The news about beheadings done by the Islamic State in Iraq and Syria are beyond words. Today, the Catholic Church also gives us a tale of a beheading - The Passion of John the Baptist. We remember the witness that he gave to the truth, the willingness to stand firm in the decision of doing God’s will and standing by His principles.
What does this teach us?
Firstly, it is a call of awareness to our faith. Do we really take it seriously or is it just some sort of condiment that we put on this food we eat called life? The Faith is not some psychological theory that is geared towards making our lives easier. In fact, much is demanded from us.
Secondly, how firm are we in the Faith? Are we planted and built up in Jesus Christ (Colossians 2:7) or have we built the faith as a scaffolding on our desire to become something that is demanded by our egos? When the winds and waves of life blow, it is not our ego that will save us, it is that Anchor of the soul; Jesus Christ.
The ego always demands, it is in a perpetual state of wanting and it never gets enough. Once it gets its desire, it will want for something else. Beware of thinking that it is God’s will for us to have everything we want, He IS everything that we want. Scripture teaches us that he will provide for our needs and not our wants. Egoic wanting destroys the relationship with our First Love: Jesus Christ.
Finally, are willing to stand by the Faith and the passion that comes from it when our heads are gonna roll? James Foley, whom the world still mourns today showed us just that, much like John the Baptist. These people were unafraid, unashamed of the truth. Are we ashamed of the truth?
Christianity is not a religion of weaklings. It is not for those who would shy away from the spotlight. We are not called to stand in the spotlight but called to be the light of Christ in the world. We are called to walk wherever there is darkness and shine the light there, reflecting the truth Light, Jesus Christ.
No we don’t have to go to extremes, but there are so many small things that we can do to shine that light. That depressed classmate, that rejected and marginalised girl or guy in school. That mother or father whom we have been ignoring.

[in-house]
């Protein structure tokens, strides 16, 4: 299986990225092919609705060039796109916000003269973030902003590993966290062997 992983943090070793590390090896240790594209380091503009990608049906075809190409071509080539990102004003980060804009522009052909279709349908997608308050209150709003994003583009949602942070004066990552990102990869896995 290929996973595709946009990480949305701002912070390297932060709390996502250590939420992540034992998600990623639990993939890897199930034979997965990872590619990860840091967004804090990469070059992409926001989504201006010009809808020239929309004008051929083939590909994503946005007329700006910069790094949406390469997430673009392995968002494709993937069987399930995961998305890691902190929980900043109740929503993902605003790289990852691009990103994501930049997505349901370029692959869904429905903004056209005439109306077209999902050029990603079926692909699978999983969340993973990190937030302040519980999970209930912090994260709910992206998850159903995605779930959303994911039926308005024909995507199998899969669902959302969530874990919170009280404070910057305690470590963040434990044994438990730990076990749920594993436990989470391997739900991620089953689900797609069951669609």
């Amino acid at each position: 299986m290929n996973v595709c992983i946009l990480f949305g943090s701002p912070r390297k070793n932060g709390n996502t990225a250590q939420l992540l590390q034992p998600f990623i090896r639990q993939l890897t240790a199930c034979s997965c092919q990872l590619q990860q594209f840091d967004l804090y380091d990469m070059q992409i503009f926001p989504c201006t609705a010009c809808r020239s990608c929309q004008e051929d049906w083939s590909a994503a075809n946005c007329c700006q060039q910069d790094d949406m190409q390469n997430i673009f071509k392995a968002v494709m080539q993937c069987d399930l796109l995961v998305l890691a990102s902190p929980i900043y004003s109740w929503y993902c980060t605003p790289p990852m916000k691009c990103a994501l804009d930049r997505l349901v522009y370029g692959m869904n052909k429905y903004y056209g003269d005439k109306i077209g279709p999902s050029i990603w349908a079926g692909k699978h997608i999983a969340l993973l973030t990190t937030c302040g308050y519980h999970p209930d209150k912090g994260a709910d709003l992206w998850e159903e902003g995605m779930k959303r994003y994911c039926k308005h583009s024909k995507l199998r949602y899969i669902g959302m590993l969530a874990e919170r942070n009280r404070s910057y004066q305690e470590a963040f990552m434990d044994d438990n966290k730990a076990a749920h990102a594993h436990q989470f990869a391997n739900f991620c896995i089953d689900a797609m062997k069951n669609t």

We might not be able to bring the whole world to Christ. But we can definitely be like John, a forerunner, preparing the way of the Lord in the wilderness.
August 28th 1955: Emmett Till murdered
On this day in 1955, the 14-year-old African-American boy Emmett Till was murdered in Mississippi. While visiting family in the state, Till allegedly flirted with the young white shopkeeper Carolyn Bryant while buying candy. Bryant told her husband and a few nights later he and his half-brother abducted Till and brutally tortured and murdered him. His mutilated body was found three days later in the Tallahatchie river; Till’s face was unrecognisable, but he was identified by the ring he wore engraved with his father’s initials that his mother gave him before he left for Mississppi. The viciousness of this unprovoked, racially-motivated crime sent shockwaves throughout the nation. The case drew attention to the oppression of African-Americans throughout the nation and provided a name and a face to the threat of lynching. Till’s mother Mamie, a highly educated woman who went on to become a devoted fighter for African-American equality, insisted on an open-casket funeral in order to show the world what was done to her young son. Thousands attended the funeral and thousands more saw the horrific images of Till’s body. Due to the fierce reactions the murder had engendered it was a particularly painful, but sadly expected, outcome when the all-white jury in Mississippi acquitted Till’s killers, despite Till’s great-uncle openly identifying them in court. A few months later the killers, now protected by double jeopardy laws, sold their story to Look magazine and openly confessed to the murder in chilling detail. Taking place a year after the Supreme Court outlawed school segregation in Brown v. Board of Education, the outrage over the murder galvanised the burgeoning Civil Rights Movement. 100 days after Emmett Till’s murder Rosa Parks, on her way back from a rally for Till hosted by the then-unknown Martin Luther King Jr., refused to give up her seat for a white man on an Alabama bus. This sparked the Montgomery Bus Boycott, thus beginning the movement that would result in the dismantling of the system of Jim Crow segregation and win successes in promoting African-American social and political equality.